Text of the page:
Blog - Libraries in the snow: three weeks at the Centre for Arthurian Studies.
In February and March of 2018, I spent three weeks at the at Bangor University, working on , a work containing editions of Gildas and Nennius, and Bertram's forgery of an itinerary by Richard of Cirencester. This is the story of how that went.
Originally, I had a cunning plan: I would leave Sweden in the throes of late winter weather, and go to Wales, so that in between reading and writing I could enjoy the early spring, with daffodils. This initially worked well: I got a warm welcome from my colleagues at Bangor, and settled in very happily to a routine that would end up producing more text in three weeks than I think I have ever been able to write in such a short time.
Every day, I would arrive on the morning bus - having chosen to stay outside town - and go to the manuscript room to spend the morning working on Bertram's Latin text. Reading and transcribing Latin is, I find, work that requires a fresh mind, not a post-lunch lethargic one. The difficulty with Bertram's text is access to the map he created: to my great joy, a minor administrative fee got me a whole day of photographing it from every conceivable angle. As the map, folded into the book, was very fragile, I preferred to unfold it only once rather than working directly from it every day. The map had a significant impact on 18th and 19th c views on the Roman history of Britain, and is indispensable for any serious study of Bertram's work.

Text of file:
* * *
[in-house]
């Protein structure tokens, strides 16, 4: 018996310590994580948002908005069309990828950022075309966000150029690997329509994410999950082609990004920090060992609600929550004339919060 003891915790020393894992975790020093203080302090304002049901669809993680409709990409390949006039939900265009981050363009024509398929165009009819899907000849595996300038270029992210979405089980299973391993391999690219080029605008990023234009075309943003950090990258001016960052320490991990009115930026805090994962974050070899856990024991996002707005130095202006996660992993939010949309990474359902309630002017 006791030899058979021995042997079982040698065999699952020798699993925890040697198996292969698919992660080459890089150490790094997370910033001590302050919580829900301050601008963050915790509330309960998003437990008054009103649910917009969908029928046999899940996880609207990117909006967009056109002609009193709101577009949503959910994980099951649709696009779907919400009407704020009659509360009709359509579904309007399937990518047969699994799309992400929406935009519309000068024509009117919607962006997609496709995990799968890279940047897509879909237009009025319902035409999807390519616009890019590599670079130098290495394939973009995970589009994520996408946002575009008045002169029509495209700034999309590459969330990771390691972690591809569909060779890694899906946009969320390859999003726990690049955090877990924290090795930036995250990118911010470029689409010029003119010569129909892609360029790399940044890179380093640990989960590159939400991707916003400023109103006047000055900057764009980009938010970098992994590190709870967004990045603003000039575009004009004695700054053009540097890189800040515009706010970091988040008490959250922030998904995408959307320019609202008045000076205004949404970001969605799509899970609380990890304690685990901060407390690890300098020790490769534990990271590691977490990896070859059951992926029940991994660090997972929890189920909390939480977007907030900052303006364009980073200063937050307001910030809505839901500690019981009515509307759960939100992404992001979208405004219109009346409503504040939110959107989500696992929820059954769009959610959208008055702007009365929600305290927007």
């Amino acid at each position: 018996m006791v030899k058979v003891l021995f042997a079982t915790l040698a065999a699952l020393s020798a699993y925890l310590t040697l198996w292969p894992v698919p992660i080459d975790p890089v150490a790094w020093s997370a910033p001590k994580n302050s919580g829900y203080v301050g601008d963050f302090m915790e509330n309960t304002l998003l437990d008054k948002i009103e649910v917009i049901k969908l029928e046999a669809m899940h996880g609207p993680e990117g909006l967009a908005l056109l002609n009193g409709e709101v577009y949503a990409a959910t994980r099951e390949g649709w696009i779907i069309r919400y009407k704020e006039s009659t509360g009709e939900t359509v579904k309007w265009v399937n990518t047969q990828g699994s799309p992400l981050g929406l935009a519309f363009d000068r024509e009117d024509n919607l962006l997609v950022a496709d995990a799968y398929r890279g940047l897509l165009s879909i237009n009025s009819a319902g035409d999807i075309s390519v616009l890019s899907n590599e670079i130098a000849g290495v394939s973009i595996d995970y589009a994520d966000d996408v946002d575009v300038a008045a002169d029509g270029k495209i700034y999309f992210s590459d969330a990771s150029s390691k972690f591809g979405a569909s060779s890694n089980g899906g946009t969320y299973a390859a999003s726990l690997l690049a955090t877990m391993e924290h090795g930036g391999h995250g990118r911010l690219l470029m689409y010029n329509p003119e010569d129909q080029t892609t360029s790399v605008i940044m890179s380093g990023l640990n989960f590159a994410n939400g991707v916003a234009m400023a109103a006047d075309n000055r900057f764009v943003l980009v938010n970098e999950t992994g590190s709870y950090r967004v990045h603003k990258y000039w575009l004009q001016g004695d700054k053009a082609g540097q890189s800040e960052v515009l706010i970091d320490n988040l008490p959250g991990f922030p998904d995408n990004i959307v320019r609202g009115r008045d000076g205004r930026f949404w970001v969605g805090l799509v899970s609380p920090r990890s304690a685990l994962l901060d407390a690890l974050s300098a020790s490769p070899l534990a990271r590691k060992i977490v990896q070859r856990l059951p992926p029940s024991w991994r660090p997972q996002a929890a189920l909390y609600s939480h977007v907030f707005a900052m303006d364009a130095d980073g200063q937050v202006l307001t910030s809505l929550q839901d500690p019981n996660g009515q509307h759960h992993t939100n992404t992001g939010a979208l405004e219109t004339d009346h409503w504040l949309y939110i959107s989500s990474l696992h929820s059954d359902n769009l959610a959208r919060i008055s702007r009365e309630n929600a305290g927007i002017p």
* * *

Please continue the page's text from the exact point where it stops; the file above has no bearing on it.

In the afternoon, I would go up to the Centre high up in the tower, open the window to the spectacular view over Bangor, and guiltily browse the shelves for a bit before settling down to work. Even though the Flintshire Harries Arthurian Collection proved to be a temptation to take breaks, I would loop my laptop cord over the sword in the stone prop, and then I would write.
It turns out that the library, in addition to possessing a copy of Britannicarum Gentium Historiæ Antiquæ Scriptores Tres, provides access to digitalised 18th and 19th century magazines such as The Gentleman's Magazine, The Antiquary, and British Critic, which enabled me to track the whole discussion of Bertram's text for the first hundred years after its publication. I accessed over fifty texts, from long discussions of the text's qualities and veracity to brief letters to the editor, and this made it possible to finish my chapter on the reception of Bertram's work. During the weeks at the Centre I ended up writing 20, 000 words. I also got started on a paper on Bertram's two editions of Nennius, which I read at the Centre's symposium "Arthurian Legends in Wales and Beyond," in June. In between writing bouts, I had opportunities to discuss my work with knowledgeable colleagues over tea. All in all, my stay at the Centre for Arthurian Studies supported my work to an extent I find it hard to believe I could have got elsewhere.
Of course, the rest of my cunning plan did not work out so well. A few days into my stay we had unexpected snow, with no water at my airbnb, and the daffodils entirely under the weather, so to speak. Once I got home, I discovered that this was one of those years that the Swedish winter decides to last into April, and that climbing over a mountain of snow to get to my front door might be something I'm getting a little too old for. Nevertheless, I brought with me new insights, a finished chapter, and the pleasure of interacting with colleagues in my own field. Surely scholars have endured more for less.
Dr. Kristina Hildebrand, Halmstad University
Publication date: 7 February 2019